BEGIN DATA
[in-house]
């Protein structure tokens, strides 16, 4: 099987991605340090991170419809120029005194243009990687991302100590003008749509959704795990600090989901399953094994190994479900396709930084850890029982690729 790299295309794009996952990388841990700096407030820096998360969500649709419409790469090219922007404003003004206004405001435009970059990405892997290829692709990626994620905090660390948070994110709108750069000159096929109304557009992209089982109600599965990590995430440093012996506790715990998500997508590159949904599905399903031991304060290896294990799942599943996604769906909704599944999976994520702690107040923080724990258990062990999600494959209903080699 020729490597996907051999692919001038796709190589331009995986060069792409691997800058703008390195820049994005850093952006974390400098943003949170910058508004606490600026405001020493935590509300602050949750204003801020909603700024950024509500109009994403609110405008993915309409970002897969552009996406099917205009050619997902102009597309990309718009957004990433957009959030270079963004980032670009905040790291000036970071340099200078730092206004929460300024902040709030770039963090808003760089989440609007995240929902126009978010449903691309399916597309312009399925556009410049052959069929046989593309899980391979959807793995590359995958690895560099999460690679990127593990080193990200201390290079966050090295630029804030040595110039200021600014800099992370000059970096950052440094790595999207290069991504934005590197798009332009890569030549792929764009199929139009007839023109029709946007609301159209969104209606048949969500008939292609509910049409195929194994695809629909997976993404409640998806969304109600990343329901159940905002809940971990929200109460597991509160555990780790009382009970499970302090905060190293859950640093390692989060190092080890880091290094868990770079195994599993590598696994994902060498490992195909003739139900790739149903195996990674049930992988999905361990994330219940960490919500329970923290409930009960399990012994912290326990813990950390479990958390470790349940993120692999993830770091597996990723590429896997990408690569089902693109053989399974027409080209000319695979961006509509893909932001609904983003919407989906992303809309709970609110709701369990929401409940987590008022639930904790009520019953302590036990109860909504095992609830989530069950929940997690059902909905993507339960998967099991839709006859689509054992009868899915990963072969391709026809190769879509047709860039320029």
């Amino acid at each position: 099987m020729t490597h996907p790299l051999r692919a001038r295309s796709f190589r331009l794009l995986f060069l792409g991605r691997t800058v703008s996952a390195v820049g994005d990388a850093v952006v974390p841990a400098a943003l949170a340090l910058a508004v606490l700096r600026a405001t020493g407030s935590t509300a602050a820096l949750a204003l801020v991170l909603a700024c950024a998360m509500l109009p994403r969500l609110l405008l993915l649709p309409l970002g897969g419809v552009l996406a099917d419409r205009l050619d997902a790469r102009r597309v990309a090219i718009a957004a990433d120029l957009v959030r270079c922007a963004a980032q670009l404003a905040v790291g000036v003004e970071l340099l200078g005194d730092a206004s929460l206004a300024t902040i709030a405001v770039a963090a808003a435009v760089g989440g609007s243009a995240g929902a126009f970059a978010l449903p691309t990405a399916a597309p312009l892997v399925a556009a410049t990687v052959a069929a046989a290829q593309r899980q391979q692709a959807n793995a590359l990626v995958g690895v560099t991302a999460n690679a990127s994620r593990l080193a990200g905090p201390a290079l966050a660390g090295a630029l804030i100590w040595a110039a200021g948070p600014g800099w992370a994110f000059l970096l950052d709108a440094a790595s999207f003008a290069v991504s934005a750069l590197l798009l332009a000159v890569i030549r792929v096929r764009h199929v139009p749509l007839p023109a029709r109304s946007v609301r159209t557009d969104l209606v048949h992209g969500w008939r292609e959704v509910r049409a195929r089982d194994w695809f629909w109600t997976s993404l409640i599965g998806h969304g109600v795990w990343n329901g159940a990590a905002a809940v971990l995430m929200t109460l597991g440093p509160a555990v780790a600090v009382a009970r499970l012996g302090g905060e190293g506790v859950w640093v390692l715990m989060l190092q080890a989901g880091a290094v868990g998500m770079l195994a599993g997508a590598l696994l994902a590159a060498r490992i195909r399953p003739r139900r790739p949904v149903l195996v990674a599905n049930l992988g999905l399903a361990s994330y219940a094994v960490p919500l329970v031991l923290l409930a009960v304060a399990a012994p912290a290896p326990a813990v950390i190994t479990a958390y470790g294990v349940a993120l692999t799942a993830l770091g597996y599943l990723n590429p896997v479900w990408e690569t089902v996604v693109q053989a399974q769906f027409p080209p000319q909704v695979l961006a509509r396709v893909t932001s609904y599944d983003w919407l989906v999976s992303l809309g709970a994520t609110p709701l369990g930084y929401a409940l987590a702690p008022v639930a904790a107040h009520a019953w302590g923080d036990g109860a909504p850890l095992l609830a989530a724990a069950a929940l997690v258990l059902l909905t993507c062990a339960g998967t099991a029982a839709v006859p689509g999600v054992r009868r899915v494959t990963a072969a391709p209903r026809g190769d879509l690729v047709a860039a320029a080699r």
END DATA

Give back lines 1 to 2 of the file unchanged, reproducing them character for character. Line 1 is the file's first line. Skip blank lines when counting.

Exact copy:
[in-house]
């Protein structure tokens, strides 16, 4: 099987991605340090991170419809120029005194243009990687991302100590003008749509959704795990600090989901399953094994190994479900396709930084850890029982690729 790299295309794009996952990388841990700096407030820096998360969500649709419409790469090219922007404003003004206004405001435009970059990405892997290829692709990626994620905090660390948070994110709108750069000159096929109304557009992209089982109600599965990590995430440093012996506790715990998500997508590159949904599905399903031991304060290896294990799942599943996604769906909704599944999976994520702690107040923080724990258990062990999600494959209903080699 020729490597996907051999692919001038796709190589331009995986060069792409691997800058703008390195820049994005850093952006974390400098943003949170910058508004606490600026405001020493935590509300602050949750204003801020909603700024950024509500109009994403609110405008993915309409970002897969552009996406099917205009050619997902102009597309990309718009957004990433957009959030270079963004980032670009905040790291000036970071340099200078730092206004929460300024902040709030770039963090808003760089989440609007995240929902126009978010449903691309399916597309312009399925556009410049052959069929046989593309899980391979959807793995590359995958690895560099999460690679990127593990080193990200201390290079966050090295630029804030040595110039200021600014800099992370000059970096950052440094790595999207290069991504934005590197798009332009890569030549792929764009199929139009007839023109029709946007609301159209969104209606048949969500008939292609509910049409195929194994695809629909997976993404409640998806969304109600990343329901159940905002809940971990929200109460597991509160555990780790009382009970499970302090905060190293859950640093390692989060190092080890880091290094868990770079195994599993590598696994994902060498490992195909003739139900790739149903195996990674049930992988999905361990994330219940960490919500329970923290409930009960399990012994912290326990813990950390479990958390470790349940993120692999993830770091597996990723590429896997990408690569089902693109053989399974027409080209000319695979961006509509893909932001609904983003919407989906992303809309709970609110709701369990929401409940987590008022639930904790009520019953302590036990109860909504095992609830989530069950929940997690059902909905993507339960998967099991839709006859689509054992009868899915990963072969391709026809190769879509047709860039320029």